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Feature

Everyone wanted to be 'The King'

His sheer presence, his aura, his swagger had fans walking tall and believing they too were invincible

Alex Malcolm
Alex Malcolm
05-Mar-2022
Shane Warne was a favourite among young fans of cricket

He was their James Bond. Young men wanted to be him. The playboy lifestyle, both the good and bad.  •  Getty Images

The King. Some nicknames are random. But this one was earned as much as it was bestowed.
For any Australian born after 1980, Shane Warne is known as 'The King'. He was not just the king of spin, but the king of the cricketing jungle.
Warne himself, a child of the 1960s, idolised Dennis Lillee. Those of Warne's vintage hold Lillee as Australia's ultimate bowling alpha male, but they were also drawn to Warne and loved him just as much. To most of that generation, he was nicknamed 'Warnie'. He bowled with Lillee's bravado and charisma, but with a staggering skill level in the dying craft of legspin.
But for the younger generation who grew up with Warne as 'The King', they worshipped him unconditionally and not just for his feats on the field. No matter what he did away from cricket, and there were innumerable opportunities to cast judgment and or cast him aside, it only served to endear him even more to this adoring generation.
He was their James Bond. Young men wanted to be him. The playboy lifestyle, both the good and bad.
Just like the batters he bowled to, he captured a generation by luring them in. Very few kids would ever sit down to watch a bowler bowl. But they sat on the edge of their seats when Warne came on. There was a majesty, a mystery, a mastery to what he was doing and yet it looked like it was possible to emulate.
He wasn't a supreme athlete by any stretch, so he was completely relatable. The bleach blonde hair. The not-so-svelte figure. He just walked to the crease, as any kid could do, and twirled his fingers, and voila! A flipper to dismiss the great Richie Richardson. An astonishing legbreak that has been seen and it still isn't believed to dismiss Mike Gatting. A hat-trick on Boxing Day at his beloved MCG.
Every kid who had an interest in cricket suddenly wanted to bowl legspin. They wanted to walk in and rip it from outside leg to hit the top of off. Every team had a legspinner. Even those who bowled pace tried their hand at legspin at training on a nightly basis.
He made the toughest art in cricket the coolest.
And what was special to Australian kids was he was one of them. A kid from the bayside suburbs in Melbourne who wanted to be a rockstar, became one bowling legspin.
The moment he entered another stratosphere was when he signed with Nike in the mid-1990s. Every kid in Australia wanted the Shane Warne Nike cricket shoes, his trademark "Swoosh" stud earring and to wear the No. 23. That put Warne on a different plane to other cricketers. He was now with one of the most iconic brands in the world, sitting alongside Michael Jordan and Tiger Woods as their marquee man in a commonwealth sport.
Cricketers had commercialised the game before, but Warne went to a different level. Kids watched him by day and played his video game Shane Warne Cricket '99 by night.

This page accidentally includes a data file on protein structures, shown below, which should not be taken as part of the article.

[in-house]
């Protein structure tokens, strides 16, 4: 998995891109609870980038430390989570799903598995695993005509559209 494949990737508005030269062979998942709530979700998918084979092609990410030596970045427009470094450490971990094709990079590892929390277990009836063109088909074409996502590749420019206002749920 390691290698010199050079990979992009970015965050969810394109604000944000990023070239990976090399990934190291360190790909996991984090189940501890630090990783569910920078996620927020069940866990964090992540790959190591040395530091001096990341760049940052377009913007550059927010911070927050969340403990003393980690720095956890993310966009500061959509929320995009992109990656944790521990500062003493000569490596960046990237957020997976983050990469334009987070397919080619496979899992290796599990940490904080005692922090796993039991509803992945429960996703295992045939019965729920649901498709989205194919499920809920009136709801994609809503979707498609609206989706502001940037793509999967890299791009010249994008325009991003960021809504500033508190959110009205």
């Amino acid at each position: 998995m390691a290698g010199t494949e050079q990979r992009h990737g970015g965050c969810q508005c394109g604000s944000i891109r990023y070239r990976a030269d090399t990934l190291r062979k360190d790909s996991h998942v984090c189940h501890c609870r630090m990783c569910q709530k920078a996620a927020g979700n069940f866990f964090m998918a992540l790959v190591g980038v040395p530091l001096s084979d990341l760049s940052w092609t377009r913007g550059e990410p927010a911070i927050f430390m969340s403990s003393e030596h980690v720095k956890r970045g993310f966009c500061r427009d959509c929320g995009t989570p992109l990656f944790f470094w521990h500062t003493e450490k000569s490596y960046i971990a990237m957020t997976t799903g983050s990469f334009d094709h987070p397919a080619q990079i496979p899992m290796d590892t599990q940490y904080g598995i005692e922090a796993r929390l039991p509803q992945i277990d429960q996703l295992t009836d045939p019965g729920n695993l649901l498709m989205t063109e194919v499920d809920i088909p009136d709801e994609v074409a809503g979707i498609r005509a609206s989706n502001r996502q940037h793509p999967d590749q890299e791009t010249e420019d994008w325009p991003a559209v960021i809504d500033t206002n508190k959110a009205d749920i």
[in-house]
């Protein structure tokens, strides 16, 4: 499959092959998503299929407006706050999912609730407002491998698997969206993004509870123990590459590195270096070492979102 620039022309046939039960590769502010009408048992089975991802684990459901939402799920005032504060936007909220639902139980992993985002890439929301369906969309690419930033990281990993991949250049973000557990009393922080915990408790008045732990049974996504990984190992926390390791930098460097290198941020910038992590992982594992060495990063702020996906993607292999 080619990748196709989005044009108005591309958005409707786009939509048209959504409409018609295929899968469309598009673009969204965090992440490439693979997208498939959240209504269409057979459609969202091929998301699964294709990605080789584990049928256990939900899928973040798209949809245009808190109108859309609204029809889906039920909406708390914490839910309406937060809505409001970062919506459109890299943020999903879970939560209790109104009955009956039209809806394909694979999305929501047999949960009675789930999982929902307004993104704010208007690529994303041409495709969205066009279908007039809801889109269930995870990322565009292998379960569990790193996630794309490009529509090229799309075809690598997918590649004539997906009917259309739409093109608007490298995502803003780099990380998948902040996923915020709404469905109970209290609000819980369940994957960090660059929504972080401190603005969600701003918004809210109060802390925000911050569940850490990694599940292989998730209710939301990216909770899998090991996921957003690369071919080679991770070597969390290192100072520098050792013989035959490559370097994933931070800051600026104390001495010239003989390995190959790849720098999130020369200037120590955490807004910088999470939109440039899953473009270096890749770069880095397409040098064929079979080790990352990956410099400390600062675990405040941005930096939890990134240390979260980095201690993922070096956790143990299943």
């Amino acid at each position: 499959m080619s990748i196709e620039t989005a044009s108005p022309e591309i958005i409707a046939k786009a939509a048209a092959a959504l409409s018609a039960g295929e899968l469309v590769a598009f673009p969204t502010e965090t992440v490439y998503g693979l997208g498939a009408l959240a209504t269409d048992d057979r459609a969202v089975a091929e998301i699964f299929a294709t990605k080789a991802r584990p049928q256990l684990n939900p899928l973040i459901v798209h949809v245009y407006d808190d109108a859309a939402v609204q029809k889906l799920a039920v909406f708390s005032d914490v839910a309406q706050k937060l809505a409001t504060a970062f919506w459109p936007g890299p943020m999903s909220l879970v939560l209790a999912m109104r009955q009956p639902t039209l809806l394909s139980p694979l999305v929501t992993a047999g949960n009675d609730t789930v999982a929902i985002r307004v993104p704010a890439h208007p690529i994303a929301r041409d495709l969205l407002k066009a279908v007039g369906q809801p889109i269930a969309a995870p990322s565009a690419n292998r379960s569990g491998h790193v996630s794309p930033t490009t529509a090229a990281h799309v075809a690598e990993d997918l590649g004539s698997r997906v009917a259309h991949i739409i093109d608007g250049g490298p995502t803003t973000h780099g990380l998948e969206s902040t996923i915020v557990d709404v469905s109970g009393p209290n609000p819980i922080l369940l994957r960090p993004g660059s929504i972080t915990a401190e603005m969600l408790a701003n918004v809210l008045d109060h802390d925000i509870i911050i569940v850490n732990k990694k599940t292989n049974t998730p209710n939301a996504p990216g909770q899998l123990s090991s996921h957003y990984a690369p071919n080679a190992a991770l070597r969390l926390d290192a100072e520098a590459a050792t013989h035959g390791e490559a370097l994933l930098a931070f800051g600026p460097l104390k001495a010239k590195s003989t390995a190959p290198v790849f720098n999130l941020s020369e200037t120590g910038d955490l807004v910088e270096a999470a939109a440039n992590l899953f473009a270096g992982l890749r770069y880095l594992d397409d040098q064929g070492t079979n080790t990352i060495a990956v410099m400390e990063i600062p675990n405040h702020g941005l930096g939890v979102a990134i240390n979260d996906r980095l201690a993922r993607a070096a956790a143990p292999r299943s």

As the off-field scandals grew so did the on-field legend and the love for him grew with it.
With his shoulder hanging by a thread after a year of struggles, he conjured up the most magical of spells to drag Australia out of the mire in the 1999 World Cup semi-final against South Africa before delivering again in the final.
Fans rode the exhilaration, ecstasy, agony, and sheer mirth of his Test match 99 at the WACA against New Zealand in 2001. He was box office.
Even the drug saga, that kept him out of the game for a year and could have cost Australia a World Cup title defence in 2003 was brushed off by his adoring fans. Ah, the king! A slimming diuretic from mum? Oh well. Can't wait 'til he's back.
He wasn't a supreme athlete by any stretch, so he was completely relatable. The bleach blonde hair. The not-so-svelte figure. He just walked to the crease, as any kid could do, and twirled his fingers, and voila!
The renaissance post-ban might have been the best period of watching Warne. There is a running joke among Australian fans who grew up in the 1990s and 2000s that the Steve Waugh-Ricky Ponting era of dominance was like a warm blanket providing a feeling of safety and comfort.
The reality was he was providing a feeling of invincibility. His sheer presence, his aura, his swagger had those fans walking tall and believing they too were invincible. If Warne had the ball, they couldn't lose. Even when they played poorly in 2005 against England, Warne still gave the sense he could win from anywhere. Trent Bridge was a taster when he nearly single-handedly defended 129. Amazing Adelaide, 15 months later was the main course, where he inspired an astonishing victory through bluff, bravado, unmatchable skill, and unwavering belief.
To sit at the MCG on Boxing Day 2006 when he took his 700th Test wicket and hear an entire stadium chant his name as he conjured another five-wicket haul was to experience The King's jubilee. And like the rock star that he was, he retired one Test later, at the height of the show, at the peak of his powers, just to leave the fans wanting more.
It feels like that to a generation right now. Like he's exited stage left way before his time. Post-retirement he was living life like a king. Australians do suffer badly from tall poppy syndrome, but when it came to Warnie no one begrudged him and they wanted to continue the ride with him, living vicariously in many ways.
He was The King. To many Australians Shane Warne will forever be, The King.

Alex Malcolm is an Associate Editor at ESPNcricinfo